Monday, January 23, 2012

Gaddafi loyalists attack Libyan town

Forces loyal to Libya's late leader Muammar Gaddafi attacked the former regime stronghold of Bani Walid today, killing at least four fighters from the new government, officials and residents said.

The fierce clashes in the town, 90 miles south east of Tripoli, came as Libya's new leaders struggle to stamp out lingering resistance from pro-Gaddafi forces and unify a deeply fractured country after eight months of civil war and more than 40 years of authoritarian rule.

Mahmoud al-Warfali, a spokesman for the new regime in Bani Walid, said up to 150 pro-Gaddafi fighters raised his old green Libyan flag at the northern gate of the town and were battling revolutionary forces in the streets with rocket-propelled grenades and AK-47s.

"These are Gaddafi remnants who tried to take over the city," Mr al-Warfali said. "They have tried to do this before and take over the interim government's office, but thank God we have been able to fight them off."
He said four revolutionary fighters were killed. He did not know how many people were wounded.
Bani Walid resident Moussa al-Warfali said the clashes began when Gaddafi loyalists angry over the arrest of one of their men attacked revolutionary fighters in the town.

The fighting was centred around the revolutionary brigade's base, but has since spread to other parts of the town.

The clashes are considered serious enough that dozens of revolutionary fighters from Tripoli have been dispatched to Bani Walid to help, said brigade commander Saddam Abdel-Zein.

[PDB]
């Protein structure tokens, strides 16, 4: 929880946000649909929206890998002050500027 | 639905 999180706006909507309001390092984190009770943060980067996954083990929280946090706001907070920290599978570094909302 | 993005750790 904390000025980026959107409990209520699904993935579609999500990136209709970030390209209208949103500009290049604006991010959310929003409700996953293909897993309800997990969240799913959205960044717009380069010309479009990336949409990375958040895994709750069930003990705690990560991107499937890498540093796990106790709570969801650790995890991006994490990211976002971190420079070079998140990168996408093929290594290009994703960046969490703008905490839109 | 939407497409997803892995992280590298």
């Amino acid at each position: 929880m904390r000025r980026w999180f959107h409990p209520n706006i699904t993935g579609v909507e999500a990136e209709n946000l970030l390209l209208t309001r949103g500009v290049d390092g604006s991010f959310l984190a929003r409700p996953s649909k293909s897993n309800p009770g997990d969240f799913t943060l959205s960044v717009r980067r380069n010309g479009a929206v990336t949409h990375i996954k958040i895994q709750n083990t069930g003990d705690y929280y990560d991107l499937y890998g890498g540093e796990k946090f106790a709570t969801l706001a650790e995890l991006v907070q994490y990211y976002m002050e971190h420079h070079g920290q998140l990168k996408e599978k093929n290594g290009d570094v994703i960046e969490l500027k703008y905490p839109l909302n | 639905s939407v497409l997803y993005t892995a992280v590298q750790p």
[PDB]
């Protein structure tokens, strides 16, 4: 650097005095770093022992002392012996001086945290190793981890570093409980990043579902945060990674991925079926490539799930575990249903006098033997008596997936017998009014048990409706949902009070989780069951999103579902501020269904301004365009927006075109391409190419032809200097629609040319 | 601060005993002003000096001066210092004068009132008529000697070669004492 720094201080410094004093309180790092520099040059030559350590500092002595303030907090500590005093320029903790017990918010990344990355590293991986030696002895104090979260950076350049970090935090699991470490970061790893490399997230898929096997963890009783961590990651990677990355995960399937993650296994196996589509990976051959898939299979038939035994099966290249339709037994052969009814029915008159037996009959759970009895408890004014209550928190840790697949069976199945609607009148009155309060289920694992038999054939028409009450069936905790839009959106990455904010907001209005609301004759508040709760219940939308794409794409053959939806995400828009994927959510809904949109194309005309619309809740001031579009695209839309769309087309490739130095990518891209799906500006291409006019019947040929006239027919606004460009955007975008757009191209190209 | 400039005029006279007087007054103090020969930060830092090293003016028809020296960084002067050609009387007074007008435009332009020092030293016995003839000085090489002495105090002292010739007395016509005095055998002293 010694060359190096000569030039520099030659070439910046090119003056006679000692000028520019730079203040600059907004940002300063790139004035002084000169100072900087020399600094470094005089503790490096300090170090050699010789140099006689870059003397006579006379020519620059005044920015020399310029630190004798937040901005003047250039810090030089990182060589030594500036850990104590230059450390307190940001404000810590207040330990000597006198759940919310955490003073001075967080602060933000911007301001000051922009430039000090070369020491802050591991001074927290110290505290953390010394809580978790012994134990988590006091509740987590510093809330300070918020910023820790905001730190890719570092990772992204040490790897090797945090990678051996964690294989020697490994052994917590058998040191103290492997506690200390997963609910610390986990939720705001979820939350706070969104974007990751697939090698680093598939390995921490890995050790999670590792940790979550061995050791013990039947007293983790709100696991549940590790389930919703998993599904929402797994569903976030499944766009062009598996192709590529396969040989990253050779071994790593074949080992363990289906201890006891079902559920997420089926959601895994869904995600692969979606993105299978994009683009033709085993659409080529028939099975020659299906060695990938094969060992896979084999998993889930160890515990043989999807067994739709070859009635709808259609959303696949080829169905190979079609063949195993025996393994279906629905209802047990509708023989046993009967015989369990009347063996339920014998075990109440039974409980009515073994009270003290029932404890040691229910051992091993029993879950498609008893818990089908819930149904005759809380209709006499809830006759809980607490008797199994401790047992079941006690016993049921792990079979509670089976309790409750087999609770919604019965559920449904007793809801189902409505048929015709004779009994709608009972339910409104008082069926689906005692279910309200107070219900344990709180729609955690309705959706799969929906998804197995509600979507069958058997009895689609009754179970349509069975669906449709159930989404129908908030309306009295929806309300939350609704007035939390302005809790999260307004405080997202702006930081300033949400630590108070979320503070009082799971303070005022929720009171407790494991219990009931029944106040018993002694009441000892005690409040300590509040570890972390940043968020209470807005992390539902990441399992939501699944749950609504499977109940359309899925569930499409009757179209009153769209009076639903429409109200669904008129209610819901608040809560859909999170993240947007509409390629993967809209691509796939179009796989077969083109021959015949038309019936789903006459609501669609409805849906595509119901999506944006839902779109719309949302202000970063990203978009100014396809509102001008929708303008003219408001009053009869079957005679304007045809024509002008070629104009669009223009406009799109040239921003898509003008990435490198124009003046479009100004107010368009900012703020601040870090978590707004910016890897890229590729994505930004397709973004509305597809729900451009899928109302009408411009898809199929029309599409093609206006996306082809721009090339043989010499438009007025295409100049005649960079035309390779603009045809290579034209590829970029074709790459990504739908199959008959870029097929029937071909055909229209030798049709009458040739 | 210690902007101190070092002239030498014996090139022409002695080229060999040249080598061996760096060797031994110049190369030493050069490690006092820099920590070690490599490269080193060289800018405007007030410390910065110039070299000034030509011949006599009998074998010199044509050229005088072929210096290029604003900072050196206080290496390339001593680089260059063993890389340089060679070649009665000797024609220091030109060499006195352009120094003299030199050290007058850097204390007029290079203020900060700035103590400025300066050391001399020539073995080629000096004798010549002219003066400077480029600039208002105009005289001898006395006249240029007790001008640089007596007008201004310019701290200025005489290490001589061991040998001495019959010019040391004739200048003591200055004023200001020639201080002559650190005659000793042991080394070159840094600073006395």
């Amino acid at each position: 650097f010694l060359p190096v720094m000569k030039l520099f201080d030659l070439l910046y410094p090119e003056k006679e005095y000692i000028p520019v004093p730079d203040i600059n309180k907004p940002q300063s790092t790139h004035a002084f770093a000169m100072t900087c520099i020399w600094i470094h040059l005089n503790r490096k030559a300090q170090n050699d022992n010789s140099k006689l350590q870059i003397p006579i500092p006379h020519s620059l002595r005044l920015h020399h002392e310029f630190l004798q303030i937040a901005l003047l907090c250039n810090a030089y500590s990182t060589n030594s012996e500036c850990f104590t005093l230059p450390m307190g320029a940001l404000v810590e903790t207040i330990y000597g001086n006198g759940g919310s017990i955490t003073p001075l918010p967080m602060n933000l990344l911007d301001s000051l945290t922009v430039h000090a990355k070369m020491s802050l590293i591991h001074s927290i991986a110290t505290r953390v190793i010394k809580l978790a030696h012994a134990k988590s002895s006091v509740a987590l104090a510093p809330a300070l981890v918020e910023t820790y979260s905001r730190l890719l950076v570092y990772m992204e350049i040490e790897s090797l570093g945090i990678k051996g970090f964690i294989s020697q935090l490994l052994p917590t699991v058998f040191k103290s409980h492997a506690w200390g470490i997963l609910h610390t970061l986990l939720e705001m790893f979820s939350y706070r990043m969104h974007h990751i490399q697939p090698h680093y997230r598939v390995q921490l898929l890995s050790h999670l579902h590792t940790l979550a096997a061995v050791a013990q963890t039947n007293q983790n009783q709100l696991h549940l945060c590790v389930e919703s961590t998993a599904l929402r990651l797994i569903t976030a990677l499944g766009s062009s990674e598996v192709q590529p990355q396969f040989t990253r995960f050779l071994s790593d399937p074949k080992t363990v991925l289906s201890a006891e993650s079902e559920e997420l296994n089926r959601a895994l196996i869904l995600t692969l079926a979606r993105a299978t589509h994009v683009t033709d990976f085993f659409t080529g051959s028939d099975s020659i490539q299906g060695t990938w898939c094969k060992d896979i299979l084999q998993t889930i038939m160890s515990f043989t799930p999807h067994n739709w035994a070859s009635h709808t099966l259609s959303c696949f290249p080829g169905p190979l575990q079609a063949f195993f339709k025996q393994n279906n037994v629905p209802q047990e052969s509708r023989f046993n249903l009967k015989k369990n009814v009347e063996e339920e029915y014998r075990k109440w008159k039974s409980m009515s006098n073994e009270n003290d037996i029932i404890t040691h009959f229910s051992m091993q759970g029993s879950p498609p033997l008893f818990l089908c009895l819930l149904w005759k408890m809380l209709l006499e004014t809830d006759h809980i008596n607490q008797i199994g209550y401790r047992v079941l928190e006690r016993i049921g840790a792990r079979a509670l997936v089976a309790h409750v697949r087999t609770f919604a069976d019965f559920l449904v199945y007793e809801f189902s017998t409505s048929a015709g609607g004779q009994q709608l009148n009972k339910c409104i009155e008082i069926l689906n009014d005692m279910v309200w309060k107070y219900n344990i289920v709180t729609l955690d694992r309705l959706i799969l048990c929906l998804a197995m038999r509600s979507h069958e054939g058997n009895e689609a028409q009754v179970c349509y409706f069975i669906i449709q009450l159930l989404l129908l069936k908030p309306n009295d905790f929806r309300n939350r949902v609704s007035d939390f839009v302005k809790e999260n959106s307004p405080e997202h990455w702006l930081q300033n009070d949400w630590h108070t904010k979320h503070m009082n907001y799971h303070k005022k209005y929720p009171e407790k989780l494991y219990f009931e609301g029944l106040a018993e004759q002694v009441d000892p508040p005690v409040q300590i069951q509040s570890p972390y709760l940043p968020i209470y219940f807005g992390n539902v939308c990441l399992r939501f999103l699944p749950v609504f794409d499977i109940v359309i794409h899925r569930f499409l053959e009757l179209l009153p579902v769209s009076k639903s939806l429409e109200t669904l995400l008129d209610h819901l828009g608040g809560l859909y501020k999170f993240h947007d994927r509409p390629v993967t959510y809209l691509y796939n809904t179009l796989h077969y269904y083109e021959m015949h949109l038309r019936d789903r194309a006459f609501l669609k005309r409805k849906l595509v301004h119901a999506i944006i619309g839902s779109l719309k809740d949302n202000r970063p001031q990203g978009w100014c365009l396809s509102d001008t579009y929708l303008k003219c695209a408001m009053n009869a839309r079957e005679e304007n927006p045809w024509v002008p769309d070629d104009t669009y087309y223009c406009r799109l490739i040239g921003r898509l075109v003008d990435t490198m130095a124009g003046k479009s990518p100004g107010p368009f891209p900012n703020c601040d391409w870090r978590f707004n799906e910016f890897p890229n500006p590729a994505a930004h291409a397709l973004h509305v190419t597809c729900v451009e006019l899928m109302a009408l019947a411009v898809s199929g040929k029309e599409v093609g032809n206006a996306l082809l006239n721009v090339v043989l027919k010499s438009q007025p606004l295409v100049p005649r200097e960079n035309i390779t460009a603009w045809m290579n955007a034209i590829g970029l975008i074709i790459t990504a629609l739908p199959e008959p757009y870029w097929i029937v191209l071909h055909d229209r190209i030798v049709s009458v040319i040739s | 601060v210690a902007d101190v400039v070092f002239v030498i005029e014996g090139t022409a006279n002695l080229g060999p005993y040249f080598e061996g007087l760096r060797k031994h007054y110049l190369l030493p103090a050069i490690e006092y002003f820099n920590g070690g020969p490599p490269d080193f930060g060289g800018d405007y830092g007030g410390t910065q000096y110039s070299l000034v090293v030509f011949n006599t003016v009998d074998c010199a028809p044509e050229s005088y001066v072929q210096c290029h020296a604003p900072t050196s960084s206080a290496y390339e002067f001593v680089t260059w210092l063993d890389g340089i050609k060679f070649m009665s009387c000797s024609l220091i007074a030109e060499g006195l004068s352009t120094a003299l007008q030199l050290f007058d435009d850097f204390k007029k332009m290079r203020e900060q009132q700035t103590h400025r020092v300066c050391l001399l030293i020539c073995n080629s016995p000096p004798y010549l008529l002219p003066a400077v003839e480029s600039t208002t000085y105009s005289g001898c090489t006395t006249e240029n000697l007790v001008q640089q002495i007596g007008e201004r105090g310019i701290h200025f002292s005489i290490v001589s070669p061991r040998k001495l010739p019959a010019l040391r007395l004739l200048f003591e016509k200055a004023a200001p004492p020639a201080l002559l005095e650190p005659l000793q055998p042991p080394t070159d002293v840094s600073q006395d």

Revolutionary commanders in Tripoli also said "sleeper cells" loyal to Gaddafi opened fire in the capital in an attempt to take advantage of the fighting in Bani Walid. There was no word of casualties.

Abdel-Rahman al-Soghayar, a commander from the new regime in the capital, said shooting took place in several neighbourhoods of Tripoli, forcing people to remain indoors and stores to close early.

There were also reports of shooting in the western Nafusa mountains, according to Mr al-Soghayar, who was in touch with fellow fighters there. No further details were available.

The outbreak of violence prompted revolutionary fighters in the western city of Misrata and the eastern city of Benghazi to declare a high alert, setting up checkpoints and securing entrance points to the cities, according to Benghazi military officials and Misrata's revolutionary brigade spokesman, Walid Khashif.
The main flashpoint remained Bani Walid, where pro-Gaddafi fighters have long tormented Libya's revolutionaries.

After the fall of Tripoli to anti-Gaddafi fighters in August, loyalists of the ousted regime took refuge in the town and held off revolutionary forces for weeks, using the surrounding mountains and valleys to pick off revolutionary forces.

Even after Gaddafi's capture and killing in October, the city and its surrounding region have troubled Libya's new leaders.

In November, 15 soldiers were killed in an ambush by Gaddafi loyalists just outside the town. Revolutionary fighters in Bani Walid have complained that the country's interim government has done little to help secure the city.

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